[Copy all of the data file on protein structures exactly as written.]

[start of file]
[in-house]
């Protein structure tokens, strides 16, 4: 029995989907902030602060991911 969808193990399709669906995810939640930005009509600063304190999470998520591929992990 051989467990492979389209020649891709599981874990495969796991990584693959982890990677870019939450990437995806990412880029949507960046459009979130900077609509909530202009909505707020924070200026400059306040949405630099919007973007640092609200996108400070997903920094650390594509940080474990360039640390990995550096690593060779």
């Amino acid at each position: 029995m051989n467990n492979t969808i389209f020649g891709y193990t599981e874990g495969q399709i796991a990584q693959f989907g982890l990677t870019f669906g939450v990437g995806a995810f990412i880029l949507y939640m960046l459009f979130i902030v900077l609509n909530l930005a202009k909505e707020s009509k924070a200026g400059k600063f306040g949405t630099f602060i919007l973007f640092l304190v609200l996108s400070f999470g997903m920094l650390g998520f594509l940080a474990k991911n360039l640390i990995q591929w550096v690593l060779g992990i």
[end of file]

[in-house]
């Protein structure tokens, strides 16, 4: 029995989907902030602060991911 969808193990399709669906995810939640930005009509600063304190999470998520591929992990 051989467990492979389209020649891709599981874990495969796991990584693959982890990677870019939450990437995806990412880029949507960046459009979130900077609509909530202009909505707020924070200026400059306040949405630099919007973007640092609200996108400070997903920094650390594509940080474990360039640390990995550096690593060779």
């Amino acid at each position: 029995m051989n467990n492979t969808i389209f020649g891709y193990t599981e874990g495969q399709i796991a990584q693959f989907g982890l990677t870019f669906g939450v990437g995806a995810f990412i880029l949507y939640m960046l459009f979130i902030v900077l609509n909530l930005a202009k909505e707020s009509k924070a200026g400059k600063f306040g949405t630099f602060i919007l973007f640092l304190v609200l996108s400070f999470g997903m920094l650390g998520f594509l940080a474990k991911n360039l640390i990995q591929w550096v690593l060779g992990i």